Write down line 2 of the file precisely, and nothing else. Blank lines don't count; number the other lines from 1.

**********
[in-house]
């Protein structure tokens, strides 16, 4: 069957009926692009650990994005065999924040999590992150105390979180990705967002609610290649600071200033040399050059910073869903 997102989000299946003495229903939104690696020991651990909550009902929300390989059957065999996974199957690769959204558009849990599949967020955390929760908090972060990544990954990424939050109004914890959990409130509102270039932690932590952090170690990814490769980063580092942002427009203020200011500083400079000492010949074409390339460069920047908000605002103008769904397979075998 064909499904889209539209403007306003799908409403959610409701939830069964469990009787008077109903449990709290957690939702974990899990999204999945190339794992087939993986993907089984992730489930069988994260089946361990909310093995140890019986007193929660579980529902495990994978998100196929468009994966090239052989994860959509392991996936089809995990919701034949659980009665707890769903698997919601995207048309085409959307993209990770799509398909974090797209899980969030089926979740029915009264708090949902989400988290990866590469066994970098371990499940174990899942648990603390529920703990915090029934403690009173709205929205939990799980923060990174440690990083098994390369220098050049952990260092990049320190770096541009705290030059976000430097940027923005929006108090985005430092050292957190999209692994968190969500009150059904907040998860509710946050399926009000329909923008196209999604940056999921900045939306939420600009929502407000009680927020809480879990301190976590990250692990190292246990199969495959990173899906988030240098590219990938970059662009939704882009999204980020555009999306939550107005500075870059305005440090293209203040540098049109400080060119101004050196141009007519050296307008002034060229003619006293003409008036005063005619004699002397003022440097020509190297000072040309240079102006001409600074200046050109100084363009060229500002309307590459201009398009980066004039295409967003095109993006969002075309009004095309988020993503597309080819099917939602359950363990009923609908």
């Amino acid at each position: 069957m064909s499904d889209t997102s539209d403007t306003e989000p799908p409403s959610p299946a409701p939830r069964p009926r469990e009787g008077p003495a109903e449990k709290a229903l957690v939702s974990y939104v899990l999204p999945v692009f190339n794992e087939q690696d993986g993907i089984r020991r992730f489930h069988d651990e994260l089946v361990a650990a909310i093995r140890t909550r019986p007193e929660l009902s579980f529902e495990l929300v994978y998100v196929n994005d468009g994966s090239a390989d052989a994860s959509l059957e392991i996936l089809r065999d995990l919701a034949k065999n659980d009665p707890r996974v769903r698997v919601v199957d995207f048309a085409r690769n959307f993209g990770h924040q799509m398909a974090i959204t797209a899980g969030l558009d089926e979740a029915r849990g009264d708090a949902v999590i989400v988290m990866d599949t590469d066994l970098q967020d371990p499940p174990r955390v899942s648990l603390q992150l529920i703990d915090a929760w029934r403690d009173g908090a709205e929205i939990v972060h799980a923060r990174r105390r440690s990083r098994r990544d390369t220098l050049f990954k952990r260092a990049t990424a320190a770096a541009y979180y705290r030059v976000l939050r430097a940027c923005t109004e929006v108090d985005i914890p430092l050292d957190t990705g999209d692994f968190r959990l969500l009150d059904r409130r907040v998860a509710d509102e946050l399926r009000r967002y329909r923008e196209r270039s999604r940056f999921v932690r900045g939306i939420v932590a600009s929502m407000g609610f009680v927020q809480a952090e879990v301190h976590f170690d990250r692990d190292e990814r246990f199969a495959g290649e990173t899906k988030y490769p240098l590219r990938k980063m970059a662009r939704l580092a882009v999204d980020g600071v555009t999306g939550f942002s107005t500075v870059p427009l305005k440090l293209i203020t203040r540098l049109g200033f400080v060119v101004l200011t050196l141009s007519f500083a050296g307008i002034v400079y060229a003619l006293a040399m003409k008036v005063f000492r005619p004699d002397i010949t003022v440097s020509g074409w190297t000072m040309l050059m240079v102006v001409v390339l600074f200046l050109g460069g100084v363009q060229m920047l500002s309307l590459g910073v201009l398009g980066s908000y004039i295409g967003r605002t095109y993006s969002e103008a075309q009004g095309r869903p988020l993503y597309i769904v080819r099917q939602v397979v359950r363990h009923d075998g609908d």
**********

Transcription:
């Protein structure tokens, strides 16, 4: 069957009926692009650990994005065999924040999590992150105390979180990705967002609610290649600071200033040399050059910073869903 997102989000299946003495229903939104690696020991651990909550009902929300390989059957065999996974199957690769959204558009849990599949967020955390929760908090972060990544990954990424939050109004914890959990409130509102270039932690932590952090170690990814490769980063580092942002427009203020200011500083400079000492010949074409390339460069920047908000605002103008769904397979075998 064909499904889209539209403007306003799908409403959610409701939830069964469990009787008077109903449990709290957690939702974990899990999204999945190339794992087939993986993907089984992730489930069988994260089946361990909310093995140890019986007193929660579980529902495990994978998100196929468009994966090239052989994860959509392991996936089809995990919701034949659980009665707890769903698997919601995207048309085409959307993209990770799509398909974090797209899980969030089926979740029915009264708090949902989400988290990866590469066994970098371990499940174990899942648990603390529920703990915090029934403690009173709205929205939990799980923060990174440690990083098994390369220098050049952990260092990049320190770096541009705290030059976000430097940027923005929006108090985005430092050292957190999209692994968190969500009150059904907040998860509710946050399926009000329909923008196209999604940056999921900045939306939420600009929502407000009680927020809480879990301190976590990250692990190292246990199969495959990173899906988030240098590219990938970059662009939704882009999204980020555009999306939550107005500075870059305005440090293209203040540098049109400080060119101004050196141009007519050296307008002034060229003619006293003409008036005063005619004699002397003022440097020509190297000072040309240079102006001409600074200046050109100084363009060229500002309307590459201009398009980066004039295409967003095109993006969002075309009004095309988020993503597309080819099917939602359950363990009923609908």